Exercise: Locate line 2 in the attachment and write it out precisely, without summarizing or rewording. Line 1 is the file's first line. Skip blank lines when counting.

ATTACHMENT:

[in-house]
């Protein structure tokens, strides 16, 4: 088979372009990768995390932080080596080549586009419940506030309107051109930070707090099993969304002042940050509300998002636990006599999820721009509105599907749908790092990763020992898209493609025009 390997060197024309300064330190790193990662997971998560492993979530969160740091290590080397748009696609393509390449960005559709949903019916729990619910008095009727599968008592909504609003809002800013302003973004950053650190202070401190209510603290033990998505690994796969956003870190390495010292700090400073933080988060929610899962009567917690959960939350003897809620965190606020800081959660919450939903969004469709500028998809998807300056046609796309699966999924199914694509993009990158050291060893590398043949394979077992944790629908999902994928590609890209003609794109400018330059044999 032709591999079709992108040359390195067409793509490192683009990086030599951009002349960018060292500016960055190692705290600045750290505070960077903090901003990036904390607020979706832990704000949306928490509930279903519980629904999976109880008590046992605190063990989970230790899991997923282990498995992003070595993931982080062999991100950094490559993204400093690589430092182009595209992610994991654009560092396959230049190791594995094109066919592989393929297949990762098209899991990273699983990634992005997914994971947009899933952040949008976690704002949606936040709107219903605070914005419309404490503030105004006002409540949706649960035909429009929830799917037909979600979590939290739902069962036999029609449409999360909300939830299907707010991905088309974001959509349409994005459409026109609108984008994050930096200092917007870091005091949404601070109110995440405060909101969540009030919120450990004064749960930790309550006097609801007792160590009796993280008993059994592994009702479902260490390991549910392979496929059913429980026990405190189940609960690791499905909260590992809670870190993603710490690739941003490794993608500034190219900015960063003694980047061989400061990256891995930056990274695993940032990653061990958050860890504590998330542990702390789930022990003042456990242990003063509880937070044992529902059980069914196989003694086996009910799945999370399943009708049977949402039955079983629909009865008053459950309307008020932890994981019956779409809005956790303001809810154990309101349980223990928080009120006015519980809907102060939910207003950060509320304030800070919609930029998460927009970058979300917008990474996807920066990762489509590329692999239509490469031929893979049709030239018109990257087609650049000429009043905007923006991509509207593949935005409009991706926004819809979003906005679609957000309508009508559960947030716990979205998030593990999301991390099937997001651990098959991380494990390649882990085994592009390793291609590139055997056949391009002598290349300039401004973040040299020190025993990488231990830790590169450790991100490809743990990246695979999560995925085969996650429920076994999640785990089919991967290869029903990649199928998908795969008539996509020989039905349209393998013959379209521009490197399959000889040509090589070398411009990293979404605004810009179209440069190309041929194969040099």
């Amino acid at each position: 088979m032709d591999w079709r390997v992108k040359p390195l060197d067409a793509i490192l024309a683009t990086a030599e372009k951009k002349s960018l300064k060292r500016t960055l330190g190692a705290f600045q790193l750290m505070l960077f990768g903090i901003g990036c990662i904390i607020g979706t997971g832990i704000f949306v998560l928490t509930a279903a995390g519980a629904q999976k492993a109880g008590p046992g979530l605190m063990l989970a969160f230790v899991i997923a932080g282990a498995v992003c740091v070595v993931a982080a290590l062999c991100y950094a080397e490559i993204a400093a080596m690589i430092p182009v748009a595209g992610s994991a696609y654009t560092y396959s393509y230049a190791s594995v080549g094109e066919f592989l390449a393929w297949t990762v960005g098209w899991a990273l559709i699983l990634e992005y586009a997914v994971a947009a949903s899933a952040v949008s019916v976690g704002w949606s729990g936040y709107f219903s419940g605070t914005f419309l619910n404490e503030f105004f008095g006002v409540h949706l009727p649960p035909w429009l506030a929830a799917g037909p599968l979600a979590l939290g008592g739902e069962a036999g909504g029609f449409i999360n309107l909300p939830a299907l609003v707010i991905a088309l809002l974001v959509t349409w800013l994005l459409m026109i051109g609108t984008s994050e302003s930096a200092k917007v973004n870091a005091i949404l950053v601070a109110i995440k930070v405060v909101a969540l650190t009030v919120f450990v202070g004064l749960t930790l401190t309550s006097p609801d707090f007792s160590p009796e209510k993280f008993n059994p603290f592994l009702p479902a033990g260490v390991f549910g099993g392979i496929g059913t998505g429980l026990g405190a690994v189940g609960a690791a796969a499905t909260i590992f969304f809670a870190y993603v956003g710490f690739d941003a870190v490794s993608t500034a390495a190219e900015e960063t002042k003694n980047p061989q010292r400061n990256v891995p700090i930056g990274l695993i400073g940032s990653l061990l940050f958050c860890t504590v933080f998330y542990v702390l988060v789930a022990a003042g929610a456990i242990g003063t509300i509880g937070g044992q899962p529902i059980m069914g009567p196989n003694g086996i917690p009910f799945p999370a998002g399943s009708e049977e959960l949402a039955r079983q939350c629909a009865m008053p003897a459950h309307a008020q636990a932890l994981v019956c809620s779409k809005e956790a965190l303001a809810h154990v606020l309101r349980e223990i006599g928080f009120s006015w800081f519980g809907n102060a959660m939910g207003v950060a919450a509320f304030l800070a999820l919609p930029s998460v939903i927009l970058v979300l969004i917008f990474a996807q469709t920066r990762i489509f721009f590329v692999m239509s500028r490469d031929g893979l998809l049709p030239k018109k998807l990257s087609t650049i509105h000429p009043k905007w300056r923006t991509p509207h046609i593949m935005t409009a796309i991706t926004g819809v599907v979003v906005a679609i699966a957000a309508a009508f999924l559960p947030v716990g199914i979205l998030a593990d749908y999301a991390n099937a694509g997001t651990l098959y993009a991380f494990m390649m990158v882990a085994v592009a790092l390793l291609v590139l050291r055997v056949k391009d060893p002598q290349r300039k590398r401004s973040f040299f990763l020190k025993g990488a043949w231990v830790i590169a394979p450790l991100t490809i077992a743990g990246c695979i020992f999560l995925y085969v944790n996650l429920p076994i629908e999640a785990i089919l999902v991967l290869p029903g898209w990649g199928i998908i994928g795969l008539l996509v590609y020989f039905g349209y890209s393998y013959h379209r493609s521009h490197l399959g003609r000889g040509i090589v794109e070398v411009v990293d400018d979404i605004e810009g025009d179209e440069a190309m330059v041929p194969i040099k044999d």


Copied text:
């Protein structure tokens, strides 16, 4: 088979372009990768995390932080080596080549586009419940506030309107051109930070707090099993969304002042940050509300998002636990006599999820721009509105599907749908790092990763020992898209493609025009 390997060197024309300064330190790193990662997971998560492993979530969160740091290590080397748009696609393509390449960005559709949903019916729990619910008095009727599968008592909504609003809002800013302003973004950053650190202070401190209510603290033990998505690994796969956003870190390495010292700090400073933080988060929610899962009567917690959960939350003897809620965190606020800081959660919450939903969004469709500028998809998807300056046609796309699966999924199914694509993009990158050291060893590398043949394979077992944790629908999902994928590609890209003609794109400018330059044999 032709591999079709992108040359390195067409793509490192683009990086030599951009002349960018060292500016960055190692705290600045750290505070960077903090901003990036904390607020979706832990704000949306928490509930279903519980629904999976109880008590046992605190063990989970230790899991997923282990498995992003070595993931982080062999991100950094490559993204400093690589430092182009595209992610994991654009560092396959230049190791594995094109066919592989393929297949990762098209899991990273699983990634992005997914994971947009899933952040949008976690704002949606936040709107219903605070914005419309404490503030105004006002409540949706649960035909429009929830799917037909979600979590939290739902069962036999029609449409999360909300939830299907707010991905088309974001959509349409994005459409026109609108984008994050930096200092917007870091005091949404601070109110995440405060909101969540009030919120450990004064749960930790309550006097609801007792160590009796993280008993059994592994009702479902260490390991549910392979496929059913429980026990405190189940609960690791499905909260590992809670870190993603710490690739941003490794993608500034190219900015960063003694980047061989400061990256891995930056990274695993940032990653061990958050860890504590998330542990702390789930022990003042456990242990003063509880937070044992529902059980069914196989003694086996009910799945999370399943009708049977949402039955079983629909009865008053459950309307008020932890994981019956779409809005956790303001809810154990309101349980223990928080009120006015519980809907102060939910207003950060509320304030800070919609930029998460927009970058979300917008990474996807920066990762489509590329692999239509490469031929893979049709030239018109990257087609650049000429009043905007923006991509509207593949935005409009991706926004819809979003906005679609957000309508009508559960947030716990979205998030593990999301991390099937997001651990098959991380494990390649882990085994592009390793291609590139055997056949391009002598290349300039401004973040040299020190025993990488231990830790590169450790991100490809743990990246695979999560995925085969996650429920076994999640785990089919991967290869029903990649199928998908795969008539996509020989039905349209393998013959379209521009490197399959000889040509090589070398411009990293979404605004810009179209440069190309041929194969040099």